German language novel on nuclear proliferation
December 1, 2005 9:23 PM   Subscribe

Name that book: It's a German language novel in which several heavyweights of science address nuclear proliferation.

This book is relatively well known, though I'm not sure if an English translation exists. The subject matter leads me to believe that the book's publication date is early Cold War. Although my description is brief and likely erroneous* I hope it's enough to jog someone's memory.

*I haven't laid eyes on the book myself. My description is relayed from an aquaintance at a lab I worked at more than a year ago.
posted by FissionChips to Writing & Language (9 answers total)
It's not Copenhagen is it? A play, not a novel, and I'm not sure if it was written in German, but it sure sounds like what you're describing.
posted by loquax at 9:33 PM on December 1, 2005

According to this wiki page, Michael Frayn is English. The play was published in 1998, as indicated on page four of the book, which you can page through here.
posted by vkxmai at 9:41 PM on December 1, 2005

Yes, upon further reading, certainly not originally published in German. A great play though, I highly recommend it. Bohr and Heisenberg gabbing about physics and life, what could be more entertaining?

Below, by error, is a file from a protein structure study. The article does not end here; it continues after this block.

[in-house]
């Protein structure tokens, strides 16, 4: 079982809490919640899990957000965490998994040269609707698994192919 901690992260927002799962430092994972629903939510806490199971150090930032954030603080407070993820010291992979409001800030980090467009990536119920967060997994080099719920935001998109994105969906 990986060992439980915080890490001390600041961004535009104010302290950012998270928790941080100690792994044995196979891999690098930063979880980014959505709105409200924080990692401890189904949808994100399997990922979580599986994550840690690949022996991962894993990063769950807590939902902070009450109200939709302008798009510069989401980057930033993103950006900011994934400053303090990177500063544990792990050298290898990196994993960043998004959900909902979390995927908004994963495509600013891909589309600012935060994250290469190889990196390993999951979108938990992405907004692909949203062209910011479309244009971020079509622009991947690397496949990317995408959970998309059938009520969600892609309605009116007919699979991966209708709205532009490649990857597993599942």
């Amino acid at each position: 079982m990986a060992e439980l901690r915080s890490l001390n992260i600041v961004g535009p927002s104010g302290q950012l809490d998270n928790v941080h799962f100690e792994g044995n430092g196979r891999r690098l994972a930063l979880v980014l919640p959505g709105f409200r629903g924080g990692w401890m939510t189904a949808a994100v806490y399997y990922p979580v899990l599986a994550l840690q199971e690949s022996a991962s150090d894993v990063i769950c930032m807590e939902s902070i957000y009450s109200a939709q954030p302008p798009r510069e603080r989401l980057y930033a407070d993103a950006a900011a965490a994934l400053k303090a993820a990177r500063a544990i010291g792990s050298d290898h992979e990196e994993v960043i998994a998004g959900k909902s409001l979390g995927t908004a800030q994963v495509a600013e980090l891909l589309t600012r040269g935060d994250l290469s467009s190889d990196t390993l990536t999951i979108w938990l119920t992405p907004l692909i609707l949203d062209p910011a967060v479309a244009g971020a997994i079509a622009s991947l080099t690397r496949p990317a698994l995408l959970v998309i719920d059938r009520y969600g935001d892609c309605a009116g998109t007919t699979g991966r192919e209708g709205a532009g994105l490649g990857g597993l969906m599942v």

posted by loquax at 9:47 PM on December 1, 2005

I think you may be thinking of the play The Physicists by Friedrich D├╝rrenmatt (the link is to a spoiler-heavy Wikipedia description).

Amazon has an English version.
posted by sueinnyc at 9:58 PM on December 1, 2005

Copenhagen does fit my description but it's not the work I'm speaking of. I missed out on seeing Copenhagen at the Playhouse in Vancouver, I hope it returns.

sueinnyc, Die Physiker looks like it fits the bill! Thank you for the links, I look forward to reading it. Seeing as Die Physiker is also a play I will have to do a search to see when and where it has been produced.
posted by FissionChips at 10:20 PM on December 1, 2005

The link from Wikipedia to the Literary Encyclopedia confirms that I was thinking of Die Physiker. It describes Friedrich D├╝rrenmatt's motivation for writing the play, and that the play went on to have worldwide success after premiering in Germany in 1962.
posted by FissionChips at 10:30 PM on December 1, 2005

Oops, it priemered in Zurich, not in Germany.
posted by FissionChips at 10:39 PM on December 1, 2005

I'm glad that that worked! It's a wonderful play.
posted by sueinnyc at 10:47 PM on December 1, 2005

FissionChips, there's a PBS production of Copenhagen (with Stephen Rea) that came out a few years ago, which you might enjoy.
posted by scody at 11:50 PM on December 1, 2005

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